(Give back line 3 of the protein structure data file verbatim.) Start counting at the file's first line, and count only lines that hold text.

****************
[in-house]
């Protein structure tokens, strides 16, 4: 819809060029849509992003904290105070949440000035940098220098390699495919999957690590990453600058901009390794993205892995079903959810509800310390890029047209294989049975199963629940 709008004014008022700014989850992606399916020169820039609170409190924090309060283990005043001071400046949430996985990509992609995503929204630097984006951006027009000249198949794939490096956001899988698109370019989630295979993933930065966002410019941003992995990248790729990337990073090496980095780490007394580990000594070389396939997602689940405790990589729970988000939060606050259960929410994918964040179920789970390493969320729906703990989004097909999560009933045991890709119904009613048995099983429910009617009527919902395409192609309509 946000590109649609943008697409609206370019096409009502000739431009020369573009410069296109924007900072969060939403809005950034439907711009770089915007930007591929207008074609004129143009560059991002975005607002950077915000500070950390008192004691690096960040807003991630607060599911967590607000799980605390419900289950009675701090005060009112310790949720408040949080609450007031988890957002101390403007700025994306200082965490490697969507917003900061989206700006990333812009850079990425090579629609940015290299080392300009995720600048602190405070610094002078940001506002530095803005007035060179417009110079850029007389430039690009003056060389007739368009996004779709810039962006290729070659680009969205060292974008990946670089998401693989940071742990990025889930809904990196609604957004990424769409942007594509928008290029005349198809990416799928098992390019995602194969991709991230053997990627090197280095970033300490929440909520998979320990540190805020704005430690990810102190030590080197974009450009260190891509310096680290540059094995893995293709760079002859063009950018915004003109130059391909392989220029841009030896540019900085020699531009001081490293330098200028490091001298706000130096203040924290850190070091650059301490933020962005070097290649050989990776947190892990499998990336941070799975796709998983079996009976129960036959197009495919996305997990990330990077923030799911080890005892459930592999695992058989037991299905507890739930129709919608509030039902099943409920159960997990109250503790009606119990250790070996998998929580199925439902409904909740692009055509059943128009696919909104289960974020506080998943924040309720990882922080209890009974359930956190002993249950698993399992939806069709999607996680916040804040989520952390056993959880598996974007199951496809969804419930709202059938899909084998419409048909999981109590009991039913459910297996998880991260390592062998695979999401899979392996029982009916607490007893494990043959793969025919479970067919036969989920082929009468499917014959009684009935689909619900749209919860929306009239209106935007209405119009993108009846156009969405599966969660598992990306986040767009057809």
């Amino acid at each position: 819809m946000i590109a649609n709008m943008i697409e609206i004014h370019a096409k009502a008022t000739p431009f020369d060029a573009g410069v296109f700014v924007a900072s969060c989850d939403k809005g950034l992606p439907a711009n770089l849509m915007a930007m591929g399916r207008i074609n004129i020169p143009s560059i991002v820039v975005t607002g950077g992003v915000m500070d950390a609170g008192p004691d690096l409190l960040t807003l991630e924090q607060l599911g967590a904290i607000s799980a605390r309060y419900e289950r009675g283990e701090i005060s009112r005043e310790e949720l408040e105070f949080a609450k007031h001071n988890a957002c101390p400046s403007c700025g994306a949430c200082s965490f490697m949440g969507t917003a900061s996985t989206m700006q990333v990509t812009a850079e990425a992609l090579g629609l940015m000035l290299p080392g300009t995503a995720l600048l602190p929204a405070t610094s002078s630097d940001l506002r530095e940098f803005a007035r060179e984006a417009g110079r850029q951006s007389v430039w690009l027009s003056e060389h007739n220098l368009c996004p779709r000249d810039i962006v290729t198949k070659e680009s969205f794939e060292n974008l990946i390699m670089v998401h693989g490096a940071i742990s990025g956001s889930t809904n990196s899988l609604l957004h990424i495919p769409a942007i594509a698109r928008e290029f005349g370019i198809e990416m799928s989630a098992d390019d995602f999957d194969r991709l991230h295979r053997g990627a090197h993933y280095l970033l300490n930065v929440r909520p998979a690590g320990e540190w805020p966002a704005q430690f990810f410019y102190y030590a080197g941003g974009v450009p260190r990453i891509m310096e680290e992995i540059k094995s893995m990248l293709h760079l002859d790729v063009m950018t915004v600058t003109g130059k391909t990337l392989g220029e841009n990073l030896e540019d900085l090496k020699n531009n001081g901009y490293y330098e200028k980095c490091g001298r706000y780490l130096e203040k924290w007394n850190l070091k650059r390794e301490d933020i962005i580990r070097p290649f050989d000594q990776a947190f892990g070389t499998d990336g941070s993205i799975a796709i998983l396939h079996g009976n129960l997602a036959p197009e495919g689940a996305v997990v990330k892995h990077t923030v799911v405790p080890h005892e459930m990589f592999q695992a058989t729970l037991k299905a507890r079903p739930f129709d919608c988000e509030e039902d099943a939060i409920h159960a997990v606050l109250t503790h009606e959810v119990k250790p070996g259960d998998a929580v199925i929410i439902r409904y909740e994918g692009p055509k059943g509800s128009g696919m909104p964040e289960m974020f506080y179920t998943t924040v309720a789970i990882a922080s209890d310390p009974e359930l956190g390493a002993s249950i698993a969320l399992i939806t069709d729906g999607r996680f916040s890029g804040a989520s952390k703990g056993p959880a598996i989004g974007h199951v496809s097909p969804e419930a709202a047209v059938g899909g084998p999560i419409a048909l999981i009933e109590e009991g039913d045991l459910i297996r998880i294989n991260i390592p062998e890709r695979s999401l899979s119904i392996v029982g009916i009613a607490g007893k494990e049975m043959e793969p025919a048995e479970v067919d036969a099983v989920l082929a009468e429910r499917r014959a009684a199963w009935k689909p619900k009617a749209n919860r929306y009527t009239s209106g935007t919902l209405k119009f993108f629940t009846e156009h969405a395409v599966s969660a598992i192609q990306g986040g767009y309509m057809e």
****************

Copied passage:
């Amino acid at each position: 819809m946000i590109a649609n709008m943008i697409e609206i004014h370019a096409k009502a008022t000739p431009f020369d060029a573009g410069v296109f700014v924007a900072s969060c989850d939403k809005g950034l992606p439907a711009n770089l849509m915007a930007m591929g399916r207008i074609n004129i020169p143009s560059i991002v820039v975005t607002g950077g992003v915000m500070d950390a609170g008192p004691d690096l409190l960040t807003l991630e924090q607060l599911g967590a904290i607000s799980a605390r309060y419900e289950r009675g283990e701090i005060s009112r005043e310790e949720l408040e105070f949080a609450k007031h001071n988890a957002c101390p400046s403007c700025g994306a949430c200082s965490f490697m949440g969507t917003a900061s996985t989206m700006q990333v990509t812009a850079e990425a992609l090579g629609l940015m000035l290299p080392g300009t995503a995720l600048l602190p929204a405070t610094s002078s630097d940001l506002r530095e940098f803005a007035r060179e984006a417009g110079r850029q951006s007389v430039w690009l027009s003056e060389h007739n220098l368009c996004p779709r000249d810039i962006v290729t198949k070659e680009s969205f794939e060292n974008l990946i390699m670089v998401h693989g490096a940071i742990s990025g956001s889930t809904n990196s899988l609604l957004h990424i495919p769409a942007i594509a698109r928008e290029f005349g370019i198809e990416m799928s989630a098992d390019d995602f999957d194969r991709l991230h295979r053997g990627a090197h993933y280095l970033l300490n930065v929440r909520p998979a690590g320990e540190w805020p966002a704005q430690f990810f410019y102190y030590a080197g941003g974009v450009p260190r990453i891509m310096e680290e992995i540059k094995s893995m990248l293709h760079l002859d790729v063009m950018t915004v600058t003109g130059k391909t990337l392989g220029e841009n990073l030896e540019d900085l090496k020699n531009n001081g901009y490293y330098e200028k980095c490091g001298r706000y780490l130096e203040k924290w007394n850190l070091k650059r390794e301490d933020i962005i580990r070097p290649f050989d000594q990776a947190f892990g070389t499998d990336g941070s993205i799975a796709i998983l396939h079996g009976n129960l997602a036959p197009e495919g689940a996305v997990v990330k892995h990077t923030v799911v405790p080890h005892e459930m990589f592999q695992a058989t729970l037991k299905a507890r079903p739930f129709d919608c988000e509030e039902d099943a939060i409920h159960a997990v606050l109250t503790h009606e959810v119990k250790p070996g259960d998998a929580v199925i929410i439902r409904y909740e994918g692009p055509k059943g509800s128009g696919m909104p964040e289960m974020f506080y179920t998943t924040v309720a789970i990882a922080s209890d310390p009974e359930l956190g390493a002993s249950i698993a969320l399992i939806t069709d729906g999607r996680f916040s890029g804040a989520s952390k703990g056993p959880a598996i989004g974007h199951v496809s097909p969804e419930a709202a047209v059938g899909g084998p999560i419409a048909l999981i009933e109590e009991g039913d045991l459910i297996r998880i294989n991260i390592p062998e890709r695979s999401l899979s119904i392996v029982g009916i009613a607490g007893k494990e049975m043959e793969p025919a048995e479970v067919d036969a099983v989920l082929a009468e429910r499917r014959a009684a199963w009935k689909p619900k009617a749209n919860r929306y009527t009239s209106g935007t919902l209405k119009f993108f629940t009846e156009h969405a395409v599966s969660a598992i192609q990306g986040g767009y309509m057809e």